BEA: It's on the plan. Right now, we are just looking for where we can turn for additional help. We are coming together, we are discussing this.

DR. JOHNSON: Well that's the first step, you know, getting around the table and discussing it. I think the question certainly looms, are the right people around the table? And what is a real strategy necessary to make it happen? So I think we can continue a dialogue about that. It seems like perfect big issue for you. Thank you for sharing that.

BEA: Thank you.

DR. JOHNSON: Other questions? Not so hard on the questions like that. It's a hard question.

JOYCE: I'm not sure that I really formulated this question. This is Joyce in Phoenix, Arizona. It just is something that kind of keeps coming back to me when we talk about interagency collaboration and we talk about the school based centers and things like that. Rather than having groups operate outside of the schools, to try to bring some programs into the school setting itself. And I think it was David from Rhode Island that talked about that a little bit.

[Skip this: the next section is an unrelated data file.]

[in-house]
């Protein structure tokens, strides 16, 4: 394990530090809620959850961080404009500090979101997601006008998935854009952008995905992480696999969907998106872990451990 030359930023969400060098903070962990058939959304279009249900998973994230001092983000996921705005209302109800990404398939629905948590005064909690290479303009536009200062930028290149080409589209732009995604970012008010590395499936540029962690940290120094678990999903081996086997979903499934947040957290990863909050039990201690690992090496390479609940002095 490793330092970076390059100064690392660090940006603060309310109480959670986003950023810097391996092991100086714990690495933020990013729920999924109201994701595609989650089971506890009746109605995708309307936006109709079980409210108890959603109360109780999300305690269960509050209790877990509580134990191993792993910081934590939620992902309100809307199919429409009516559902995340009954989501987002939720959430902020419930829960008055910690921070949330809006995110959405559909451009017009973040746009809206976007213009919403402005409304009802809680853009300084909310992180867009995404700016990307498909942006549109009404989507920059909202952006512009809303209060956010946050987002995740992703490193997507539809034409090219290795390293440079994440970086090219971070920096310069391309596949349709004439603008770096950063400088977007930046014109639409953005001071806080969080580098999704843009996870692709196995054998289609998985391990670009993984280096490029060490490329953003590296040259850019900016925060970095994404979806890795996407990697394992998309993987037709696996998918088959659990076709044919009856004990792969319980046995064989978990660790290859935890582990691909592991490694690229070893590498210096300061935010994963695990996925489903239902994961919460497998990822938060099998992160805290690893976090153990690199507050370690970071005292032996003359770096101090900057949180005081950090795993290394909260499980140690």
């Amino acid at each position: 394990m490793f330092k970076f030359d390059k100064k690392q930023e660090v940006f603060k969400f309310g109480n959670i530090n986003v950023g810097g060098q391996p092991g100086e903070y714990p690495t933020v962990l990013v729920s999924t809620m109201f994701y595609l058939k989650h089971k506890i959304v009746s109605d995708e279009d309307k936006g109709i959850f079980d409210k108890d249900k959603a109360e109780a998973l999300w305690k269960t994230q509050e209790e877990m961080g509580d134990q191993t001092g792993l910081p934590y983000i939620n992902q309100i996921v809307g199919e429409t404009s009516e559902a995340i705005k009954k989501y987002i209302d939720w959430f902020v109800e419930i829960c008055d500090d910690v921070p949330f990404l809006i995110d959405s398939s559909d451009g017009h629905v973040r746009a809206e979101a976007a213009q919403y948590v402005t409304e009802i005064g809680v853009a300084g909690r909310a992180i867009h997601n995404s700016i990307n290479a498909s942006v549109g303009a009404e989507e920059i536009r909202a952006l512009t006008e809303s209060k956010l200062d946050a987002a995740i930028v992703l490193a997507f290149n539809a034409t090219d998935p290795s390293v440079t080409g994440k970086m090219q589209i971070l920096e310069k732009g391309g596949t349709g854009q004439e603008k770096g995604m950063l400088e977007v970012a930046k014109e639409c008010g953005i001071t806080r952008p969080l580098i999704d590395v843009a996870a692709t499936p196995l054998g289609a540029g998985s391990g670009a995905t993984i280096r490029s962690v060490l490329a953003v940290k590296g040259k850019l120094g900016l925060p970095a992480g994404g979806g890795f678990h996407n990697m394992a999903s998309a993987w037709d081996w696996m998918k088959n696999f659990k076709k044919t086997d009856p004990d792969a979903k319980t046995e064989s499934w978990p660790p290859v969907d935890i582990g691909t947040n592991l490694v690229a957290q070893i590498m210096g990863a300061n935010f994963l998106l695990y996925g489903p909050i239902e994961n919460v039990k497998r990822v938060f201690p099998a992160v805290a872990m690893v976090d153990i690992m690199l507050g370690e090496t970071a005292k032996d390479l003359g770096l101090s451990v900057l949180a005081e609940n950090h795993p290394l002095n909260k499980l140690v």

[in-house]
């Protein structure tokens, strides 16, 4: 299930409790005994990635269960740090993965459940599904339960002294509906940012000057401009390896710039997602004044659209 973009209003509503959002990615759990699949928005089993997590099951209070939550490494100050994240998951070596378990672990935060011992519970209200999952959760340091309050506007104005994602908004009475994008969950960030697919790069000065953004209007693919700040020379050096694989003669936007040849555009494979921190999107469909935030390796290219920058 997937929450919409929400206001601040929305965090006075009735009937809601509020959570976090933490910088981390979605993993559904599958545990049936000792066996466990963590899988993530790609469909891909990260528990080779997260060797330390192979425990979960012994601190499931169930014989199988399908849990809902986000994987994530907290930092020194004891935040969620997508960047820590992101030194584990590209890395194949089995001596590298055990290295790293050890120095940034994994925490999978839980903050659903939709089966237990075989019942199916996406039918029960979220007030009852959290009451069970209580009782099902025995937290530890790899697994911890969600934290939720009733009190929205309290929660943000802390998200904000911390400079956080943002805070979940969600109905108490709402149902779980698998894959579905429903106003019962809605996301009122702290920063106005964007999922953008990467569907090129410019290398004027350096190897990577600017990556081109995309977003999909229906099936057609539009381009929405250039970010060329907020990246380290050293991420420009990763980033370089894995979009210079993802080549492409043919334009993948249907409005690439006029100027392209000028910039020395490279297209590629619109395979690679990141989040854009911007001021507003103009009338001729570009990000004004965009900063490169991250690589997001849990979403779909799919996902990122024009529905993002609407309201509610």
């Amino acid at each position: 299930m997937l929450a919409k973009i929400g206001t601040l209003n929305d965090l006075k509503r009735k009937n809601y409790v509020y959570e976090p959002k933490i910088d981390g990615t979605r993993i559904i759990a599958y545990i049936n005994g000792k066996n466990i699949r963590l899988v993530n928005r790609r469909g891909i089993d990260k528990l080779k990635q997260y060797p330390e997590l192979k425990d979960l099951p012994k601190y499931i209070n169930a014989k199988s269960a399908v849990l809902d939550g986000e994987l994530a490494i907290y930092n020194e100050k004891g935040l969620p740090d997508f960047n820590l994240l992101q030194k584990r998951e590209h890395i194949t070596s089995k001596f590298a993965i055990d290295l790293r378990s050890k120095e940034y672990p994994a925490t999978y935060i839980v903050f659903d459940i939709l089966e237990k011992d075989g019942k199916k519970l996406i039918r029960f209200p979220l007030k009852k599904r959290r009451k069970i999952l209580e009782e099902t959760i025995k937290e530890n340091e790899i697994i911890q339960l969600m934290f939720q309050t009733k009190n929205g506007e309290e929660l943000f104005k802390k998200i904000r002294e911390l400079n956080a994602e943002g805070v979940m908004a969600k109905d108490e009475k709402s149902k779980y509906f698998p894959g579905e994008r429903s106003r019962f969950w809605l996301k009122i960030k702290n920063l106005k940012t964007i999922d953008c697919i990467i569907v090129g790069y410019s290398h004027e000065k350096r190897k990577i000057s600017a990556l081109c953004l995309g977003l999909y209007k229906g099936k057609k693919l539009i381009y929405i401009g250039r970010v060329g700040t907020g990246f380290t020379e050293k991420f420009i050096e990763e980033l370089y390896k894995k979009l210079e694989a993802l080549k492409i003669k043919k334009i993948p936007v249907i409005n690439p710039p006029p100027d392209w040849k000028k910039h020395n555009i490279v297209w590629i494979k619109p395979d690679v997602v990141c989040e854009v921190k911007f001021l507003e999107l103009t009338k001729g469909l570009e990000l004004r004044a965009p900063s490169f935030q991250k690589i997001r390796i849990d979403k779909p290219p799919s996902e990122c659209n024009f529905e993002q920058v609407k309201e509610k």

I really wish we could go in that direction, somehow. I think that's just a really important link. I know you're sort of talking more about what happens after high school. But to me, I think, it almost is the logical place to begin forming some of those interagency relationships in a school besides using their existing guidance counseling offices, or whatever can be used in that mechanism. But I'm not quite sure that this is a question. It's just that I keep hearing things sort of dancing around this issue, and I'm wondering if anybody has any other thoughts on that.

DR. SIENKO: Joyce, yes, that is probably my biggest -- the thing I think about and muse over the most is that issue because I've seen the impact of silos of funding. I mean there was a time when I came to this agency, and that was only three years ago, where money would come from a specific federal initiative right to a cubicle in this office at the state agency and right out to school district. When two cubicles over, some of the indicators, and some of the outcomes were expected to be the same, but there was no communication, there was no relationship.